Under ideal conditions, light that passes through the cornea and then the lens will come to a perfect focus on the retina. But vision rarely remains perfect throughout a lifetime. In some eyes, light comes to a focus in front of or behind retina. In other eyes, the light isn´t focused strongly enough. In refractive surgery, a specially trained eye surgeon (an ophthalmologist) uses an extremely precise laser to reshape the cornea of the eye in order to bring the light into focus for most tasks.
To understand how refractive procedures work, it is important to understand how eyes with refractive errors differ from the emmetropic or "normal" eye.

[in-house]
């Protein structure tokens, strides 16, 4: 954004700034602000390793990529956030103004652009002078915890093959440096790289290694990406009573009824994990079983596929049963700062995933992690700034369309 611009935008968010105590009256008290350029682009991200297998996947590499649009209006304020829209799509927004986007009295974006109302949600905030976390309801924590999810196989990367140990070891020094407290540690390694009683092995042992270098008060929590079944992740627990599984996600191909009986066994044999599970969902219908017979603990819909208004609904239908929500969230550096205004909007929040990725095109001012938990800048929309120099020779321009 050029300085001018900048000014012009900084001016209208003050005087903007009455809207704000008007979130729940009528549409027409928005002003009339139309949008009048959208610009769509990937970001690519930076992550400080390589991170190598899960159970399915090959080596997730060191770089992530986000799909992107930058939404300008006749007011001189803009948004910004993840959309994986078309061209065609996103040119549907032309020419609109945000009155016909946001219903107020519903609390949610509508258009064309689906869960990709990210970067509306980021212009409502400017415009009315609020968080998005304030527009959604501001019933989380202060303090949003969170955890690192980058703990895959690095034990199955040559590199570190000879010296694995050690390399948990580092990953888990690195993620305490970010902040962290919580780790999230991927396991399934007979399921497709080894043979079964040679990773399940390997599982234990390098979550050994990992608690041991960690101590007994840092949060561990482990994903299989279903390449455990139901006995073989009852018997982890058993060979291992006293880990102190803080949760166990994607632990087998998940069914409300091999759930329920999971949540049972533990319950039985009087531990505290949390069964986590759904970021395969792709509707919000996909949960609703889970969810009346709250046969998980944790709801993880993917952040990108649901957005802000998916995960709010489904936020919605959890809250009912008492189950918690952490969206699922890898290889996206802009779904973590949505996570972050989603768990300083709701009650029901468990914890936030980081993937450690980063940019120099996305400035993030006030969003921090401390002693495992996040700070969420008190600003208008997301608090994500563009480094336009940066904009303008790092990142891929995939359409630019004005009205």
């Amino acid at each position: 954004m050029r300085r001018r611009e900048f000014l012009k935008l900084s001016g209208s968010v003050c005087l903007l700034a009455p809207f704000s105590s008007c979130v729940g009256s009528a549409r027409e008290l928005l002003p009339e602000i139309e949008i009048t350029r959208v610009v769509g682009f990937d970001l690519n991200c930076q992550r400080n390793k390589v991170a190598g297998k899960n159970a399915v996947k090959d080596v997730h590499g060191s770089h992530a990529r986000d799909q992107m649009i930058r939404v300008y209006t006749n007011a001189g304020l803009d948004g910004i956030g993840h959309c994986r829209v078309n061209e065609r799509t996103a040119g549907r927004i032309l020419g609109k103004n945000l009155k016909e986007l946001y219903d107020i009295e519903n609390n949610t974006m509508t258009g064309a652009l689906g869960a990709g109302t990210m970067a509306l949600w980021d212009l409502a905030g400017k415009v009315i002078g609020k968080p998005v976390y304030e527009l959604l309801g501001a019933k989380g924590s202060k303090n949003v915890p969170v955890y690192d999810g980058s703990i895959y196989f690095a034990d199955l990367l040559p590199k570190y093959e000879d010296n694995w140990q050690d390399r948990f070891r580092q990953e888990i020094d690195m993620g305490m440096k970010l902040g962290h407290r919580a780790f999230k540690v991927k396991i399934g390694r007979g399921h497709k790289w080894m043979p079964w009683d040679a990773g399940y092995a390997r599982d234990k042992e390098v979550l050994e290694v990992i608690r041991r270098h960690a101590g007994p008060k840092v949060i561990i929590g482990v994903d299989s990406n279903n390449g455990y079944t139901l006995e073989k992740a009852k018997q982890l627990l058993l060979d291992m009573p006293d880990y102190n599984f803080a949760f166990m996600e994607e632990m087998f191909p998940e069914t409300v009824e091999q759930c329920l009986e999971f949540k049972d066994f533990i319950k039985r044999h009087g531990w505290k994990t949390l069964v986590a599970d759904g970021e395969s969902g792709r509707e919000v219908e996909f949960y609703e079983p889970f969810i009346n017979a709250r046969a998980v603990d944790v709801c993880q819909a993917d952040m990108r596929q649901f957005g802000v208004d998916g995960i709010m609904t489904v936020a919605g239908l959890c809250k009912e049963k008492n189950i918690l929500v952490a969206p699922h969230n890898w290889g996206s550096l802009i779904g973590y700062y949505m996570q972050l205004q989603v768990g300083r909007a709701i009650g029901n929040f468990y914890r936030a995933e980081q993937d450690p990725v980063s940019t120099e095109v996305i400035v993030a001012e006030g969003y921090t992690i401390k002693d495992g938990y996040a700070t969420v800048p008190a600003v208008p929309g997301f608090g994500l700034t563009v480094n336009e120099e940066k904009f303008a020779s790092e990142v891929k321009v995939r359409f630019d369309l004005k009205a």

To learn more about eye conditions that may be treated by refractive procedures, click on the appropriate entry.
Emmetropia is the ideal state of the eye in which no refractive error is present. Emmetropia occurs when the curvature of the cornea, the shape of the lens and their distances from each other and the retina are in harmony. The cornea and lens focus the rays of light from an object perfectly on the retina, creating a sharp image.